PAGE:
When I speak of aloofness, it is on the part of Canadians as a whole. I, and, I think, most of the rest of us were prepared for that. We knew that Canadian girls would not welcome the thought of “Limeys,” as we are sometimes called, taking the cream of Canada’s young men out of circulation. Shortly before we left England my husband warned me of one of the things we might encounter.

“After the last war,” he said, “there was a certain amount of gossip about British war brides. Some of the Canadian boys married poor types of girls. Some fine British girls married no-good Canadians. As a result some of the marriages turned out disastrously and caused gossip. People talked a’„v,i t the marriages which failed. They appeared to forjefc the many British brides who came to Canada and proved splendid wives and mothers.”

That is the situation that any British girl married to a Canadian can understand. We bumped into it, in reverse, over there. English papers when a serviceman got into trouble with the police could find three times the space, even with strict paper rationing, to report the case if the man was a Canadian, an Australian or a

New Zealander that they could in the case of an Englishman. Canada badges on a drunken soldier’s uniform seemed many times larger than the same badges on a soldier quietly attending a symphony concert at Albert Hall.

Grand Fighters

MY HUSBAND had to sell hihiself to my parents.

They, in common with a lot of other parents over there, looked suspiciously at Canadians. Definitely, they agreed, we should be hospitable to Canadians, for they had volunteered—not been called up—to come and stand shoulder to shoulder with the motherland. They were grand fighters in the last war and probably would be just as good in this one. But to have a Canadian for a son-in-law!

Too many people had heard the story of the “pub” down in Brighton which Canadians had wrecked, and the story had lost nothing in the retelling. There were those drunken Canadians my father himself had seen in Piccadilly Circus.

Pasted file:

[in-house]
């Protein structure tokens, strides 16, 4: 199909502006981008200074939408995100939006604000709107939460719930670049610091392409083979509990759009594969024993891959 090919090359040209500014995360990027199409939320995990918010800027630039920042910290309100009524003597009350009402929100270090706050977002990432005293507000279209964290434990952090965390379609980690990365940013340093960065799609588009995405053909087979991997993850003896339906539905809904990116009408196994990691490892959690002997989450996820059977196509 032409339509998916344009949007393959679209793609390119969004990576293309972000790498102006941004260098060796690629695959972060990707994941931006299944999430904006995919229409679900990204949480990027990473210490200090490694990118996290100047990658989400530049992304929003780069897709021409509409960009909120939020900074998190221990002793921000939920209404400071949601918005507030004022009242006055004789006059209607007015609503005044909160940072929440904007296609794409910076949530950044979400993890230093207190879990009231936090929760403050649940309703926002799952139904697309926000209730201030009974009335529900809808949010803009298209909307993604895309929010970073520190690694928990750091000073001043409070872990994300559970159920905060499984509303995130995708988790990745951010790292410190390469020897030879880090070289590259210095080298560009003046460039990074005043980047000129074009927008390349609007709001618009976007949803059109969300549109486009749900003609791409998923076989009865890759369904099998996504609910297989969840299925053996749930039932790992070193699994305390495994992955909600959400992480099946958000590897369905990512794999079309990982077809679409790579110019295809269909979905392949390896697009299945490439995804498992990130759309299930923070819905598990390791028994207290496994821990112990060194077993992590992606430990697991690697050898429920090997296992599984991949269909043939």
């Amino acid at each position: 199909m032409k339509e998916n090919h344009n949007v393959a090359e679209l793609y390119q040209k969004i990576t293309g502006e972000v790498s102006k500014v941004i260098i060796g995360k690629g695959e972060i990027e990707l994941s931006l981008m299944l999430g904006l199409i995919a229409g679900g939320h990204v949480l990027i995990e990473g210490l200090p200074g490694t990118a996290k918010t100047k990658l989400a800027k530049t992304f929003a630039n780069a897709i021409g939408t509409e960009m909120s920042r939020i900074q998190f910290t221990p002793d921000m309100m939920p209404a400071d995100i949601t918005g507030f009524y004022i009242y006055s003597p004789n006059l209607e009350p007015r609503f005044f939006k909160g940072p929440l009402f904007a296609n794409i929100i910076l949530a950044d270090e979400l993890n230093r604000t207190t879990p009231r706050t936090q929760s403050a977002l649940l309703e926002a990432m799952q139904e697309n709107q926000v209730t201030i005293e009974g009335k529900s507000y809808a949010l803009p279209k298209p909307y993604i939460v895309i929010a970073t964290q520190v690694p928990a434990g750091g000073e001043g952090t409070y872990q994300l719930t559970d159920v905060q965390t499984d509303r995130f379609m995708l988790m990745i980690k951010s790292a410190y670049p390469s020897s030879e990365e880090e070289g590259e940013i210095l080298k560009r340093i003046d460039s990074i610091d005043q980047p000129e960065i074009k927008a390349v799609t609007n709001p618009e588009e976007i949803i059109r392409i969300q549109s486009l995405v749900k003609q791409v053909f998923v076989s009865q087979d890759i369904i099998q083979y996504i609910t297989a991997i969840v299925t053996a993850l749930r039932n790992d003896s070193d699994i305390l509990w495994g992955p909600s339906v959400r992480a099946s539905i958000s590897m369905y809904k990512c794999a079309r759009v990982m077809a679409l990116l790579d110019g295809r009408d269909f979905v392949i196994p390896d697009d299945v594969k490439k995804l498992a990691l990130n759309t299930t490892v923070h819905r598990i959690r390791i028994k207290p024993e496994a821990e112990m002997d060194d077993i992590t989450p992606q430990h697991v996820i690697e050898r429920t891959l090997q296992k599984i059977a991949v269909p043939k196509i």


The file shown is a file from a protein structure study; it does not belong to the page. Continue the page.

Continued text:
With all this, it was to a definitely hostile atmosphere that I brought my husband-to-be home for the first time. Through him my people met other Canadians and I think I can say that in all England there is not a more loyal pro-Canadian family than the one my husband and I left behind. Those Canadians sold my family on Canadians.

By the same token we British war brides already here must sell all you Canadians on the war brides who are still to come. Very soon I learned to refrain from saying, “Back home in England we do it this way.” I was making not one but two faux pas there— first, in saying “back home,” for Canada is now my home, and, second, in the suggestion, however unintentional, that the British way was better. For the same reason I have stopped saying “over here.” There have been occasions when I’ve wanted to burst loose. There was the time when, newly arrived in Canada, I went with my mother-in-law to buy her Sunday roast. (I’ve also learned not to call a roast a “joint” because a “joint” in Canada is quite likely to mean a place no lady is supposed to know anything about.) The display in the butcher shop staggered me. Ahead of us was a woman who was slowly driving the butcher mad. She wanted pork and one piece was too lean—the other too fat.